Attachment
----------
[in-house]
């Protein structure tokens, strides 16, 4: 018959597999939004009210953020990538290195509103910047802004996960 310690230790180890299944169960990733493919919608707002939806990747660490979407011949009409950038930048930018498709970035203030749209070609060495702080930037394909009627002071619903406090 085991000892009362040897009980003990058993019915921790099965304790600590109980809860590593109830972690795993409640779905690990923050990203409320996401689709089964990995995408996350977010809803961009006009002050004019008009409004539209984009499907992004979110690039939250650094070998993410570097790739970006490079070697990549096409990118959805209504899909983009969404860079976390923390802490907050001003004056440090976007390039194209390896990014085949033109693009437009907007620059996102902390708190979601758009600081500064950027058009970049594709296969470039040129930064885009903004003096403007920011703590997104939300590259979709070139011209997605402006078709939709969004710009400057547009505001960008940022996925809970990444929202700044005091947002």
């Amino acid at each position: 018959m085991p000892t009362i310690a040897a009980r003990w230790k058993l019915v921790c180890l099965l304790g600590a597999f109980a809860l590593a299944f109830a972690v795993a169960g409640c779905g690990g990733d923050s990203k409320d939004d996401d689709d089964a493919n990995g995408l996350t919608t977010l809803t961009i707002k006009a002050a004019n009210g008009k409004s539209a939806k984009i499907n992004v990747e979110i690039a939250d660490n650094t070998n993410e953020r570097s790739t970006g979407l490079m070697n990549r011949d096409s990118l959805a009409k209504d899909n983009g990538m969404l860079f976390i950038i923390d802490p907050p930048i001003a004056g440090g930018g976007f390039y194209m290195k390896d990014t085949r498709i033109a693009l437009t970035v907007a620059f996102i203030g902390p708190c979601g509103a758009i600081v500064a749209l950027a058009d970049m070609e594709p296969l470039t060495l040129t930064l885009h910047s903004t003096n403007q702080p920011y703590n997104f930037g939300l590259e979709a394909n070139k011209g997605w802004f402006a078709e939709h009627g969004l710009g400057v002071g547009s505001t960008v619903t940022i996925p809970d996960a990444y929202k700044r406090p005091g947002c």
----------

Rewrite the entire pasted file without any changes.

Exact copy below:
[in-house]
């Protein structure tokens, strides 16, 4: 018959597999939004009210953020990538290195509103910047802004996960 310690230790180890299944169960990733493919919608707002939806990747660490979407011949009409950038930048930018498709970035203030749209070609060495702080930037394909009627002071619903406090 085991000892009362040897009980003990058993019915921790099965304790600590109980809860590593109830972690795993409640779905690990923050990203409320996401689709089964990995995408996350977010809803961009006009002050004019008009409004539209984009499907992004979110690039939250650094070998993410570097790739970006490079070697990549096409990118959805209504899909983009969404860079976390923390802490907050001003004056440090976007390039194209390896990014085949033109693009437009907007620059996102902390708190979601758009600081500064950027058009970049594709296969470039040129930064885009903004003096403007920011703590997104939300590259979709070139011209997605402006078709939709969004710009400057547009505001960008940022996925809970990444929202700044005091947002």
């Amino acid at each position: 018959m085991p000892t009362i310690a040897a009980r003990w230790k058993l019915v921790c180890l099965l304790g600590a597999f109980a809860l590593a299944f109830a972690v795993a169960g409640c779905g690990g990733d923050s990203k409320d939004d996401d689709d089964a493919n990995g995408l996350t919608t977010l809803t961009i707002k006009a002050a004019n009210g008009k409004s539209a939806k984009i499907n992004v990747e979110i690039a939250d660490n650094t070998n993410e953020r570097s790739t970006g979407l490079m070697n990549r011949d096409s990118l959805a009409k209504d899909n983009g990538m969404l860079f976390i950038i923390d802490p907050p930048i001003a004056g440090g930018g976007f390039y194209m290195k390896d990014t085949r498709i033109a693009l437009t970035v907007a620059f996102i203030g902390p708190c979601g509103a758009i600081v500064a749209l950027a058009d970049m070609e594709p296969l470039t060495l040129t930064l885009h910047s903004t003096n403007q702080p920011y703590n997104f930037g939300l590259e979709a394909n070139k011209g997605w802004f402006a078709e939709h009627g969004l710009g400057v002071g547009s505001t960008v619903t940022i996925p809970d996960a990444y929202k700044r406090p005091g947002c």